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People’s voice

Malema’s ‘Makula’ word upsets Indians

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Mr A. Rajbansi, MPL accompanied by Mrs Shameen Rajbansi, MPL receives the IIFS Lifetime Achievement Award from the Chief Minister of Delhi, Smt. Sheila Dikshit and Dr Bhishma Narian Singh, former governor of Tamil Nadu and Assam.

By Hassan isilow

The Indian community has reacted angrily towards ANC Youth League President Julius Malema after he referred to them as ‘Makula’, a term loosely translated to mean ‘‘coolies’’.
Amichand Rajbansi, leader of the Minority Front Party blamed Malema for trying to inflame racial hatred in the country.
‘‘Its sad Malema used the derogatory word against the peaceful Indian community’’ Rajbansi, said Thursday evening.
Malema reportedly referred to Indians living in Lenasia as ‘‘Makula’’ on Wednesday as he addressed residents of Thembelihle informal settlement, south of Johannesburg.

The Business Day newspaper quoted Malema as saying “Bana ba lena ba tshwanetše ba dumelelwe gore ba tsene sekolo le bana ba makula mona [your children must be allowed to go to school with coolie children],”
Rajbansi offered to invite Malema for a lunch at his home in KZN were he would teach him that Indians are good people who love tolerance

Malema’s statement created mixed reaction on social networking sites. Ibrahim Shaik wrote on Face book claiming the youth leader made the statement in the most arrogant, forceful and inflammatory context.

‘‘I spoke to a number of my black colleagues today who all don’t know another word in their language for ‘makula’ many of them said they only realized at university that it may be offensive and some didn’t even know it was. I don’t think there was any malice intended in the statement. More positively, I am pleased to hear Julius Malema telling the residents to live ‘together with the Indians across the road.’’Zeenat Dadabhay wrote on the Channel Islam International face book page.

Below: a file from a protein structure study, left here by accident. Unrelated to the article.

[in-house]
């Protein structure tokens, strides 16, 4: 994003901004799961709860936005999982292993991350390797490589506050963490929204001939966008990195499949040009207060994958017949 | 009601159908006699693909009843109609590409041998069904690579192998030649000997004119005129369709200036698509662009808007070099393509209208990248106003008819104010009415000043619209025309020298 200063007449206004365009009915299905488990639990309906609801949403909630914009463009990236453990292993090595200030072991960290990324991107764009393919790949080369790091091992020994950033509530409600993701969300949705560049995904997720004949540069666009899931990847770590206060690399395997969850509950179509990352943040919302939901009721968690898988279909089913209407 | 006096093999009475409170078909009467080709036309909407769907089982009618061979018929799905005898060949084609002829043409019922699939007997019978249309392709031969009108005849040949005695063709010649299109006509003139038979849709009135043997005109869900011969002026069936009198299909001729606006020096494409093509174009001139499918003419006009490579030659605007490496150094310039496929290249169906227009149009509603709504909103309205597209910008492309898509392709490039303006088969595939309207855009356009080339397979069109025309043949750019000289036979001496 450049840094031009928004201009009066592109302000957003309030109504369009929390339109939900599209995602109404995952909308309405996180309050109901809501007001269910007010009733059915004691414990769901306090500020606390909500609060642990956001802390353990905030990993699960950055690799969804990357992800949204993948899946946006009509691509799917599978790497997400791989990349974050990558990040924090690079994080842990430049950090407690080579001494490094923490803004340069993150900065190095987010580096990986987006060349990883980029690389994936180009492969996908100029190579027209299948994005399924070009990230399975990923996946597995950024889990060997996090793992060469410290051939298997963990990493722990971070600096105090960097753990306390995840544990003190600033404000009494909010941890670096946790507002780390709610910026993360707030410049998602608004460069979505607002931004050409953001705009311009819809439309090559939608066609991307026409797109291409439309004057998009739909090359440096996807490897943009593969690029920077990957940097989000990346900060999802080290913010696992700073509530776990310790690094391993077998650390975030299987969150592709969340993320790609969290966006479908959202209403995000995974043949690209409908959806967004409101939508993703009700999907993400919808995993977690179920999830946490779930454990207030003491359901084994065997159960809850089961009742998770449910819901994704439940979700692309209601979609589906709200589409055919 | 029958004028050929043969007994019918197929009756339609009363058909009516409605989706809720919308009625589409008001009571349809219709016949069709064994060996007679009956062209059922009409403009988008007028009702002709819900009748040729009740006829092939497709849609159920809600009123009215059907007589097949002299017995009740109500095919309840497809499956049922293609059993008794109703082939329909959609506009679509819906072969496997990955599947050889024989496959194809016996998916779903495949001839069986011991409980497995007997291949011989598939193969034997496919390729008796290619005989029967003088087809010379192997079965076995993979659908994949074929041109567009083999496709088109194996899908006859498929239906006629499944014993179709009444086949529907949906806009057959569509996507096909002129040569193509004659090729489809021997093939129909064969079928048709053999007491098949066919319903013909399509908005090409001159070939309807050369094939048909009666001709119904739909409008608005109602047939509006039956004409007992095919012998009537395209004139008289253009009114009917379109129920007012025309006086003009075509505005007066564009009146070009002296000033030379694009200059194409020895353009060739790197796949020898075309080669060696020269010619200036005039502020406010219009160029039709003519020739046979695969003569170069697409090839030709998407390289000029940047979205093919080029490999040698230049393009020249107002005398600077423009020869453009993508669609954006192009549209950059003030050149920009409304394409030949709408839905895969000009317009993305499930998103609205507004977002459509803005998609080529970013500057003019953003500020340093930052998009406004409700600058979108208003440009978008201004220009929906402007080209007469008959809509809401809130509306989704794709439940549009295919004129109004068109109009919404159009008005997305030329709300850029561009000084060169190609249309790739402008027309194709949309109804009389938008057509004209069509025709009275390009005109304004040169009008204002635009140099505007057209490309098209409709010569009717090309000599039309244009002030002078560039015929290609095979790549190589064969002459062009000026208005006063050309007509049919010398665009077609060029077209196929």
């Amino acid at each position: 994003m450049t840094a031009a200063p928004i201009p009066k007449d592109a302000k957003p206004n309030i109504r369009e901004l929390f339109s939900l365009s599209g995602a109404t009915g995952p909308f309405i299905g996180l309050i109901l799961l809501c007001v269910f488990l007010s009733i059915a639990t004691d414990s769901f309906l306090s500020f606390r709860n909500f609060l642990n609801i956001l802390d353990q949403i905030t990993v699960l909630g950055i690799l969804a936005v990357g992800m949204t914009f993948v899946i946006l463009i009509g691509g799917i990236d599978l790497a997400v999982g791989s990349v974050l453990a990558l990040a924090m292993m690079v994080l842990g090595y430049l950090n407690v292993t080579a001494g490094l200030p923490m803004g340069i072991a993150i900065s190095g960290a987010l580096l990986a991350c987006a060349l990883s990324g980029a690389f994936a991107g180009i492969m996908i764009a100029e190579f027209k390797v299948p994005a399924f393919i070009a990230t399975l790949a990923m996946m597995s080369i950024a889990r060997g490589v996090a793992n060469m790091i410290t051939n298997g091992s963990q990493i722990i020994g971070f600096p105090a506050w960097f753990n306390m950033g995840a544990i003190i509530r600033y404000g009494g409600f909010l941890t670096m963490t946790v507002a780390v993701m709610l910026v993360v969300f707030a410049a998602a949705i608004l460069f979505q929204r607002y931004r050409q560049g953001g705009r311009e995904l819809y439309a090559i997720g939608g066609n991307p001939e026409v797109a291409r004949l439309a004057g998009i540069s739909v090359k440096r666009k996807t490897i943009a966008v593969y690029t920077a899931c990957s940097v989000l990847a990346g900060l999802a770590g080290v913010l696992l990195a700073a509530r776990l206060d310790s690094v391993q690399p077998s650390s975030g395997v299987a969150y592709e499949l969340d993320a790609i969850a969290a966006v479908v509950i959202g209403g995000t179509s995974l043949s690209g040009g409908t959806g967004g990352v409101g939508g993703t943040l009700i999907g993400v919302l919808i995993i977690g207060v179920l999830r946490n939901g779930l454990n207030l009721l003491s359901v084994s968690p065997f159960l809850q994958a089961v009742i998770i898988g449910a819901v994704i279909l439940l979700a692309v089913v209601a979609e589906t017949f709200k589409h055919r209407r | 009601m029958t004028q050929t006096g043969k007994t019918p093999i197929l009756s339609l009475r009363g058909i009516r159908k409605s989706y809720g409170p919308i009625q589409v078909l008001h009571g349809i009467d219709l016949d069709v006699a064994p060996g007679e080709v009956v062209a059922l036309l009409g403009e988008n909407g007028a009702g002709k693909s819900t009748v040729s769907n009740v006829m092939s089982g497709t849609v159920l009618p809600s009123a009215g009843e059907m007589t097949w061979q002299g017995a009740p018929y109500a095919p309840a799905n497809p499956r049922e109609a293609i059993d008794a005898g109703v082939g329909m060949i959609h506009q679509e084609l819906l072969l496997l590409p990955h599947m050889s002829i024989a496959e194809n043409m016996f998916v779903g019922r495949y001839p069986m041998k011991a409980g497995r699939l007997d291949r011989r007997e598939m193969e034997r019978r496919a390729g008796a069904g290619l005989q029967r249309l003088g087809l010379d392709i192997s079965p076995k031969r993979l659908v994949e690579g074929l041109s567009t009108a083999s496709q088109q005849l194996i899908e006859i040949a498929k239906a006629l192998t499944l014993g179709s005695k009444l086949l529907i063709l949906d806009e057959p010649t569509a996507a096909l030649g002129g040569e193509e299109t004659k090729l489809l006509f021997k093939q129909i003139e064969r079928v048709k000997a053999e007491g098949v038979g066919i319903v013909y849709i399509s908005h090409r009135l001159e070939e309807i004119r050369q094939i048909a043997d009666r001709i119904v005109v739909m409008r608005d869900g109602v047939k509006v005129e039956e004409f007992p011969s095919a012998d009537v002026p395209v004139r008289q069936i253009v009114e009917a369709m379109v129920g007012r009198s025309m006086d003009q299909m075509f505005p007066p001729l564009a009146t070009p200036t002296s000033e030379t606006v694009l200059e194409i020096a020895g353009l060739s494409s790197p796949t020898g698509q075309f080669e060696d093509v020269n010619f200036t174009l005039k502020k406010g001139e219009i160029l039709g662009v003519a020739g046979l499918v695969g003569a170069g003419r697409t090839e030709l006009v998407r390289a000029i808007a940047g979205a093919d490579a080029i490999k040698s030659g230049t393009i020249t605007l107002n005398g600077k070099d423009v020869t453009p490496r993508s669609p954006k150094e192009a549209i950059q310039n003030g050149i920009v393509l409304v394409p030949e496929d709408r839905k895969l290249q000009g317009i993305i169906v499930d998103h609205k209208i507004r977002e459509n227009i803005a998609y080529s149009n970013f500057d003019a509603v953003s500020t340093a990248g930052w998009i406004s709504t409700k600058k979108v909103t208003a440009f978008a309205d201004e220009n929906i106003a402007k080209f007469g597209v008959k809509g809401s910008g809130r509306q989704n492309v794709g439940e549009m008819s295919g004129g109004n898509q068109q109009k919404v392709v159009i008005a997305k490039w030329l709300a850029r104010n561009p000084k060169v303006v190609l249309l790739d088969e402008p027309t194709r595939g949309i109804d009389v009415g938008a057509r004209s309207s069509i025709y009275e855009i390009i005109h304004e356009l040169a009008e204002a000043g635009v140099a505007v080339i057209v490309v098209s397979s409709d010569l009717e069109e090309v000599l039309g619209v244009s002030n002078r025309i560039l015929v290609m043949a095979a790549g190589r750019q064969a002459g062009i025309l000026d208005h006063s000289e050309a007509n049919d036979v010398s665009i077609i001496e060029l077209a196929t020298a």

Meanwhile, Naeem Dawood said he thinks it would have been fair for the controversial youth leader to refer to the Indians as ‘Amandiya’ other than ‘Makula’.
However, Ponty Moletsane, a radio producer in Johannesburg says for people in townships referring to Indians as ‘Makula’ is not derogatory, but thinks the media blew the statement out of proportion.

‘ ‘ The ANCYL will therefore not use the word ‘makula’ to refer to South Africans of Indian origin because we appreciate and acknowledge that it is not an appropriate word’’ said Floyd Shivambu the Youth League spokesman.


Written by africawitness

October 21, 2011 at 12:58 pm

Posted in Xenophobia

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